Backstory: Hitchhiking my way around Cuba
From a vintage Chevy to a buggy ride, adventure proves a corner – and a thumb – away.
In perhaps a moment of lapsed judgment, I recently decided to travel around Cuba the way most Cubans do – by thumb. And so, on a cloying Caribbean day, I found myself standing under palm trees on a road outside Trinidad with an off-duty policeman and his family. We were waiting for passing cars to stop. We were hitchhiking.Skip to next paragraph
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These days, wherever you travel, someone – usually your mother – will warn you that hitchhiking is not advisable. But in Cuba it's a way of life. "Here, your car is your brother's car," Araceli, a grandmother in Trinidad, explained to me. "That's the essence of Cuba."
But, the spirit of socialism aside, picking up hitchhikers is also required in Cuba. And, as far as I could tell, it would be hard for anyone to get anywhere if it weren't.
The first thing you need to know about Cuban transportation is there isn't much of it. According to a 1997 World Bank study, only 32 cars exist for every 1,000 people – about the same ratio as in 1958, a year before the revolution. The US, by comparison, has 808 per 1,000.
To buy a new car, you need state permission. This is granted exclusively to senior state workers, certain medical professionals, and VIPs. Regular Cubans are restricted to owning vehicles already in the country, mostly American classics from the pre-1970s – cars with big grilles, big fins, and big gas bills. Few spare parts exist because of the US embargo.
Public transportation is scarce and overcrowded. People line up for hours to get on buses or "camels," 18-wheelers transformed into lumbering transport vehicles. Taxis belong to the state and are too expensive for all but tourists. While some private car owners can get permission to run taxi collectives, these are as unreliable as the vintage cars themselves. There is always biking and walking. But, I was told, hitchiking was a top bet.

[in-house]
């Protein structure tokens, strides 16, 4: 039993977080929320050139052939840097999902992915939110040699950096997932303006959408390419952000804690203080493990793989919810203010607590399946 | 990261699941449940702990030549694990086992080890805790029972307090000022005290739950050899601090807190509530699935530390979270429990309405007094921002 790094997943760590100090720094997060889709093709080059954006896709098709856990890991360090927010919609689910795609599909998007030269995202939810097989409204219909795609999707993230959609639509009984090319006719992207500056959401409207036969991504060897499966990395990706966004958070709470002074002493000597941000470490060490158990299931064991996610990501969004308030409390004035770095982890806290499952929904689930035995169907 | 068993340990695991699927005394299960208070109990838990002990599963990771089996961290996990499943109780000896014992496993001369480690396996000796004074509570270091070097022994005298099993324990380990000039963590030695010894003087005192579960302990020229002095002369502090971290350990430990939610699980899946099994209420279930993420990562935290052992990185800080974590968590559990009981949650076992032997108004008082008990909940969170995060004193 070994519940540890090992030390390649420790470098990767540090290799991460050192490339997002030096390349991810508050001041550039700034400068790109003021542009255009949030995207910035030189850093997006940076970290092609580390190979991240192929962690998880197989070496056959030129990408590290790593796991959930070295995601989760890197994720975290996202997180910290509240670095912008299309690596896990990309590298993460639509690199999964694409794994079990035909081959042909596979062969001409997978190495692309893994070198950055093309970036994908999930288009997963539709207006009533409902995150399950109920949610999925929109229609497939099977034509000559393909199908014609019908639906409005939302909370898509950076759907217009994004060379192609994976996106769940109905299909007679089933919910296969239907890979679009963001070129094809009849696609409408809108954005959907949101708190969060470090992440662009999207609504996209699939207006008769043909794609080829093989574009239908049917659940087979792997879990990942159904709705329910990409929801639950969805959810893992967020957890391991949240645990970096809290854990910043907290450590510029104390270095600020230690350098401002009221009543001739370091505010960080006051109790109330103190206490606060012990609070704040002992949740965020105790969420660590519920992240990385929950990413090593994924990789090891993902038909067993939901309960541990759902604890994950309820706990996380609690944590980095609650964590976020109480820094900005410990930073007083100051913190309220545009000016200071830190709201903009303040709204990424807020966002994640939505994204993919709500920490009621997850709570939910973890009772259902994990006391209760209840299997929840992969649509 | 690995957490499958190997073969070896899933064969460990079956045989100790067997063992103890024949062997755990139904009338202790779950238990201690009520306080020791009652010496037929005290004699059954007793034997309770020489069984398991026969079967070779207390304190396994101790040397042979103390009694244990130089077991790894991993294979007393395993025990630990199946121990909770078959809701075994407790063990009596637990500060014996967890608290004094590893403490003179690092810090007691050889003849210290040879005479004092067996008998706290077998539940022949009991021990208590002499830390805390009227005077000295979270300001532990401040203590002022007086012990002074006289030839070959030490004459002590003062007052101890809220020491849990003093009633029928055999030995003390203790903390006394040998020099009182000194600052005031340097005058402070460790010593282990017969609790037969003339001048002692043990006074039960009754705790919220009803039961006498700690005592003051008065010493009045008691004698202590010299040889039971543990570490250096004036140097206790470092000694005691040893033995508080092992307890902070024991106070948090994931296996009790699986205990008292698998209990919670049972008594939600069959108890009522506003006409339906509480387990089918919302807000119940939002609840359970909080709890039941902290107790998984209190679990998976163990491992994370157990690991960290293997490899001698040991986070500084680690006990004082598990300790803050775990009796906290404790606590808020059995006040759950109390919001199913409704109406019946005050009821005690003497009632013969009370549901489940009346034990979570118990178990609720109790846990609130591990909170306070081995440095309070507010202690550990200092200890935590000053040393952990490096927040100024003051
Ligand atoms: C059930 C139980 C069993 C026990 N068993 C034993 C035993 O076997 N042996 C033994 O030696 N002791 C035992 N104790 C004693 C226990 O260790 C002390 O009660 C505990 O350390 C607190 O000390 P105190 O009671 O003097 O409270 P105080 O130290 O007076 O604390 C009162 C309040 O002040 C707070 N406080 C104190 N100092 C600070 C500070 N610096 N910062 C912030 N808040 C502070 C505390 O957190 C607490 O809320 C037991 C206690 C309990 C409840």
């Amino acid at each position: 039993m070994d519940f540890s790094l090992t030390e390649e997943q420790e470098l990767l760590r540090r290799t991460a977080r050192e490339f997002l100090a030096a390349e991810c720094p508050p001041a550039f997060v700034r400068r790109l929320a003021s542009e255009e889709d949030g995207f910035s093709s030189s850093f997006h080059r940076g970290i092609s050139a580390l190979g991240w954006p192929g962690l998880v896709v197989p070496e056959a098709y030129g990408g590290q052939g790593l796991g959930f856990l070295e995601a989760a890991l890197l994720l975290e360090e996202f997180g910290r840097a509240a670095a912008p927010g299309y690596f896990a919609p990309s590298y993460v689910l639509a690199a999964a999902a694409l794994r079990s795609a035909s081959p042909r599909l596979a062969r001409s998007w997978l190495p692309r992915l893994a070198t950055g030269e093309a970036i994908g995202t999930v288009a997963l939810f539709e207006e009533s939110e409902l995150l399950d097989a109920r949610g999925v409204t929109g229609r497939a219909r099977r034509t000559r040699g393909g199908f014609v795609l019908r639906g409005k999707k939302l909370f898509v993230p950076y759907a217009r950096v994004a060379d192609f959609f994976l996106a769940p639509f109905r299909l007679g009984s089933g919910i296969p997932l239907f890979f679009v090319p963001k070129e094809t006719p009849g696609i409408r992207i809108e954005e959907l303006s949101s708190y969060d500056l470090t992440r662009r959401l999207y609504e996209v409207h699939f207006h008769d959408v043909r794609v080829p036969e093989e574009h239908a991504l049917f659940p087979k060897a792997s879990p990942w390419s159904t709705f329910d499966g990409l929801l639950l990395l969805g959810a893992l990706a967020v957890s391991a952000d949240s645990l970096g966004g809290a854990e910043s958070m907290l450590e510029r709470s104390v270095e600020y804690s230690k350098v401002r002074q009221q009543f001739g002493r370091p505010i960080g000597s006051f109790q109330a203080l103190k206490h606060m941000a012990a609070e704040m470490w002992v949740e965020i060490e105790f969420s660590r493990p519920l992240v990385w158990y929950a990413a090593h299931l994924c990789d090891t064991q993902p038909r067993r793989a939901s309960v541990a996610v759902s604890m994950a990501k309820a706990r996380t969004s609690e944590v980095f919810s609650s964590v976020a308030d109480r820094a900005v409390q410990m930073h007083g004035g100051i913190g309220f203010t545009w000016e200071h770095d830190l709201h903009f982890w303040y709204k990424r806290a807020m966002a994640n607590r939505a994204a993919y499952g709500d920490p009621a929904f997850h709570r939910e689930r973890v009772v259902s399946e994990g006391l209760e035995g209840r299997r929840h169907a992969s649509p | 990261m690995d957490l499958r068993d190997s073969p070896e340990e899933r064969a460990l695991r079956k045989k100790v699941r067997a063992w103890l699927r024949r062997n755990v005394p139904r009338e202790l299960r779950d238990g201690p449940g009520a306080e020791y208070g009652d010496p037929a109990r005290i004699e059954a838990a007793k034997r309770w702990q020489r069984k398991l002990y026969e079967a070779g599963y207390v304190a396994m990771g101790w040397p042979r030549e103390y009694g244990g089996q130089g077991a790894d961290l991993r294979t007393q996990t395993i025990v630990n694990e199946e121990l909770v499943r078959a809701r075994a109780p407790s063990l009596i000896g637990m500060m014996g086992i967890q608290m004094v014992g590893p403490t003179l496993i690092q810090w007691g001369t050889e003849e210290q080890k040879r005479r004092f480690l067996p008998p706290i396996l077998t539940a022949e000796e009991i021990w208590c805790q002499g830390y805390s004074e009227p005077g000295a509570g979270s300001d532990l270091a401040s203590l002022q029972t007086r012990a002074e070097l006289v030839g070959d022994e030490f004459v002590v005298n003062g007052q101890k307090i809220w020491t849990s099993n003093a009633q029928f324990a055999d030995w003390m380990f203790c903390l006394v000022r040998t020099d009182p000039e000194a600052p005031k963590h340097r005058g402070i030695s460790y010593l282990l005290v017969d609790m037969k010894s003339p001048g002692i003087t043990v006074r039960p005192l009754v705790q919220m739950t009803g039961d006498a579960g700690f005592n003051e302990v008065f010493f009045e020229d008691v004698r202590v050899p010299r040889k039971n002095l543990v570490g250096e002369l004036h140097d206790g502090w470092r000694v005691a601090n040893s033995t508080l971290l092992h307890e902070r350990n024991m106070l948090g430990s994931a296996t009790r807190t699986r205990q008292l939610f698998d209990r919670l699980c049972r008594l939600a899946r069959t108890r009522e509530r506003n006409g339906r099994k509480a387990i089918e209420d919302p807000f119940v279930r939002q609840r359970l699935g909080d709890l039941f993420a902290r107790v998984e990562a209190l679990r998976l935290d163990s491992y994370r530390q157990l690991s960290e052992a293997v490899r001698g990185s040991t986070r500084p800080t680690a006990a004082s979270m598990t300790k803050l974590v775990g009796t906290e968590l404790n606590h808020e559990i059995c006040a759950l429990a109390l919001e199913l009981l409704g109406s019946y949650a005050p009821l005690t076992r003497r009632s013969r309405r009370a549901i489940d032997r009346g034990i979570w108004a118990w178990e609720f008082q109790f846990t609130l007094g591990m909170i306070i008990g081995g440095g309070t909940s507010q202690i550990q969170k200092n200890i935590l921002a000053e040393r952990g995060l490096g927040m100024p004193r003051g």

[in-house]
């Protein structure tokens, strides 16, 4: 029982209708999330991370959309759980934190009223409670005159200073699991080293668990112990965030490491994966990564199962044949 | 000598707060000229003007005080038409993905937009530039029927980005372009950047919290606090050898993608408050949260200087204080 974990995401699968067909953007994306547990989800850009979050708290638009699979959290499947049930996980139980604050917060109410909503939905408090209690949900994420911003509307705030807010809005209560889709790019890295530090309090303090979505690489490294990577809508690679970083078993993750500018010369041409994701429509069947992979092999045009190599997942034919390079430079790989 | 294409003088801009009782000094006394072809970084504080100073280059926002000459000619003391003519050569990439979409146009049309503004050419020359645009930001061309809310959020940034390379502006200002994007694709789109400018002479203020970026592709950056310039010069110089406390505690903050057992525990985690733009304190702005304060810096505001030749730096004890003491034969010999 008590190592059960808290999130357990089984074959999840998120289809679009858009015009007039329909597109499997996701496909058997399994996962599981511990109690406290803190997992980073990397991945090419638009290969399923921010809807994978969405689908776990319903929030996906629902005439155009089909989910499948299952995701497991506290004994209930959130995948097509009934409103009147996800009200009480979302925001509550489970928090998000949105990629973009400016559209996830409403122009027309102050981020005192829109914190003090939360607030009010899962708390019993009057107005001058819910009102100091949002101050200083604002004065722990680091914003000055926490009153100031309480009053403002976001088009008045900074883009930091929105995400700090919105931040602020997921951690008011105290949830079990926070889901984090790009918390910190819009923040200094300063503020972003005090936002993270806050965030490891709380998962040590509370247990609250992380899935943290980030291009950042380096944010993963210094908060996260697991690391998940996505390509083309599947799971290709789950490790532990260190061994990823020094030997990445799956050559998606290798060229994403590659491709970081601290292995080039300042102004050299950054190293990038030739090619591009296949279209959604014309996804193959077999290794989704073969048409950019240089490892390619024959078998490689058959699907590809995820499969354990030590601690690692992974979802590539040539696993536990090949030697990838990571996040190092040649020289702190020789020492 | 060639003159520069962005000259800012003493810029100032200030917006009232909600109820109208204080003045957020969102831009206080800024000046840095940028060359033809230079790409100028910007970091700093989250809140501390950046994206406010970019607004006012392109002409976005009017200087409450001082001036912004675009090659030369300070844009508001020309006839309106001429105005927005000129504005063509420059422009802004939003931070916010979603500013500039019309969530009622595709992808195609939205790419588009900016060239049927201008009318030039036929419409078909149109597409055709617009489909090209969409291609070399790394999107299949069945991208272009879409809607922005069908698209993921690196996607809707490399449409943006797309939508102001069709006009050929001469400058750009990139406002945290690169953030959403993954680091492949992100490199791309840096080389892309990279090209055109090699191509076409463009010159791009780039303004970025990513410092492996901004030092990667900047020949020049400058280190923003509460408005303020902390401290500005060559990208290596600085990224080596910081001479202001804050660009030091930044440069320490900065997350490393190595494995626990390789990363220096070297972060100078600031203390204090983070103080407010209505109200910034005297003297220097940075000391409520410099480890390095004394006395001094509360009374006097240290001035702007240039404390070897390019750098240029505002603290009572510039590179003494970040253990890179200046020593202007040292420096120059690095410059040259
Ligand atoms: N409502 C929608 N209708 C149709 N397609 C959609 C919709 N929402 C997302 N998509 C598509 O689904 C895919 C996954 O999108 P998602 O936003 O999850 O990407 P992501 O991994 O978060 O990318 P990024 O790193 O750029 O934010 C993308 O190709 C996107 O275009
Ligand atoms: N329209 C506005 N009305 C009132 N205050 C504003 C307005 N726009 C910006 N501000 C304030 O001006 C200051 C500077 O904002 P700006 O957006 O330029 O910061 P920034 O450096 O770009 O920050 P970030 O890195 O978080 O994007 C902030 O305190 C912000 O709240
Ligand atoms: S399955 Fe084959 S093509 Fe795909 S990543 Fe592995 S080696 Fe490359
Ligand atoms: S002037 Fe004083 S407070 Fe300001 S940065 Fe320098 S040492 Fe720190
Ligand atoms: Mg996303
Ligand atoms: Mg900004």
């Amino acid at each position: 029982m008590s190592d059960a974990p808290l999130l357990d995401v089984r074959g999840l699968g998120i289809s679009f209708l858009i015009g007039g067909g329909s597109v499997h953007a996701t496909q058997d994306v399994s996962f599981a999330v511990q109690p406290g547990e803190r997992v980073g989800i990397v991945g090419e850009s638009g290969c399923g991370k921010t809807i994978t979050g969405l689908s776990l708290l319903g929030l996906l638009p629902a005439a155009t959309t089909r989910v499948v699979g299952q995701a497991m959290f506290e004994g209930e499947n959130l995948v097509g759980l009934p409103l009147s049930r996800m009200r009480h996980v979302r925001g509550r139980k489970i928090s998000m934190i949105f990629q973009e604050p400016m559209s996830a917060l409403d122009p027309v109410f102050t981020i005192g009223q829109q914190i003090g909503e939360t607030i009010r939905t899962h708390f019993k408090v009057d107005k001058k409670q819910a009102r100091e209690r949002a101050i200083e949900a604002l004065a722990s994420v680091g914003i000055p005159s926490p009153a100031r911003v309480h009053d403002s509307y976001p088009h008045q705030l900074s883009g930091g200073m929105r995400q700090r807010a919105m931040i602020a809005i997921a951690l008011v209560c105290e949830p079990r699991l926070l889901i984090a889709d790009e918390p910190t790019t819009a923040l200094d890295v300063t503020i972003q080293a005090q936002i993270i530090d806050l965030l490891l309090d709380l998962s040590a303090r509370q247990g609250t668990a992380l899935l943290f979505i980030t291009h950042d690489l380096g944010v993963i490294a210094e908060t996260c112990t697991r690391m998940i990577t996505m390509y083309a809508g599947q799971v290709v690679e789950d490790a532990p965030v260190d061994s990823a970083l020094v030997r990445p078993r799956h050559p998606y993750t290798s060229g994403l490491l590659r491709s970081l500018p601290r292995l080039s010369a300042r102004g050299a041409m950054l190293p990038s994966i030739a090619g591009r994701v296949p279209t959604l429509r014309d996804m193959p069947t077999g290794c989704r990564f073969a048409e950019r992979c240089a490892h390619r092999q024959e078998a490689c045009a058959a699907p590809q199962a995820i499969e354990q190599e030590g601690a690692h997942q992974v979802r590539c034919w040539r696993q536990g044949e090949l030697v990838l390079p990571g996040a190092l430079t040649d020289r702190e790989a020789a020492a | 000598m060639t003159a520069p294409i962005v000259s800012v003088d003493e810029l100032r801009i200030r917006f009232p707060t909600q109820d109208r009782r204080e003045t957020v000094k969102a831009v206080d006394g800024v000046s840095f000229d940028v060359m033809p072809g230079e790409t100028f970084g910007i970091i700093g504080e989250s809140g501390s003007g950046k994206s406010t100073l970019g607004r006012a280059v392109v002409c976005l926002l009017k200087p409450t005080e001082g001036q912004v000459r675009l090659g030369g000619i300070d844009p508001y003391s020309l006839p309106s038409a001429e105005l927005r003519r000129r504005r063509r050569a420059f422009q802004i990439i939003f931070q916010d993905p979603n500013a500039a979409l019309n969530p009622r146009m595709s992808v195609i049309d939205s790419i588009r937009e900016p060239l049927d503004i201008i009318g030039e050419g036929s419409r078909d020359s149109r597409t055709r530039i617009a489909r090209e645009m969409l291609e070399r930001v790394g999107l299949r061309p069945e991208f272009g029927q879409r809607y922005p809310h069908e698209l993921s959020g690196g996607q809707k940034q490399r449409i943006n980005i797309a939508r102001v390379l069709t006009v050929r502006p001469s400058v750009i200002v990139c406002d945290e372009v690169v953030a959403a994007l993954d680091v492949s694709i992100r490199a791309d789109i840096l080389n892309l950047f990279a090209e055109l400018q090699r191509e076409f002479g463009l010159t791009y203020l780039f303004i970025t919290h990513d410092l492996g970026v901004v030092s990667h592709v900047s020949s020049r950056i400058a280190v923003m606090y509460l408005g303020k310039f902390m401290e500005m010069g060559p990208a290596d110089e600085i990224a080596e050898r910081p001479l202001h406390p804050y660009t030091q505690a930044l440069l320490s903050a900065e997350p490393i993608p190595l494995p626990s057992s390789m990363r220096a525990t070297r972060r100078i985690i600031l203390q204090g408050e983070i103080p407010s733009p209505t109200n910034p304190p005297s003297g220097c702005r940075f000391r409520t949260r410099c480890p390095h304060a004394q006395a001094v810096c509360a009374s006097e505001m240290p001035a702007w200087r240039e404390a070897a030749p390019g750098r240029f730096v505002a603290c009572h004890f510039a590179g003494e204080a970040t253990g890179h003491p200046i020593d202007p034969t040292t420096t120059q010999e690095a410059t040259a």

Outside Trinidad, it became clear that life on the road involved a lot of waiting by the side of it. An hour after arriving, I was still standing there with the off-duty policeman and co. By then, we had been joined by a family going to the beach, a dozen people heading to work, an elderly man on crutches, a young couple on a date, and a church group. And, of course, an "amarillo."
As might be expected, hitchhiking in a land of rules is no free-wheeling affair. State officials, known as amarillos for their yellow uniforms, are stationed along the country's highways to oversee the process. Their job – for which they earn a respectable 400 pesos ($15) a month – is to make lists of riders and flag down passing cars.
Not all cars are required to stop. Those with yellow, caramel, and white plates indicate state vehicles and must pull over. Brown plates (military) and blue (private) should stop but don't have to. Little is expected of green (tourists) or black (diplomats) plates because, as Araceli explained, "they think differently about their responsibilities to the community."
The system is not without problems. Theoreti- cally, drivers in state cars who don't stop can be fined. But a suspiciously high number passed by, making a "turning in a moment" sign with their hand. Others just ignored their community responsibility altogether – leaving the amarillos vainly trying to scribble down plate numbers.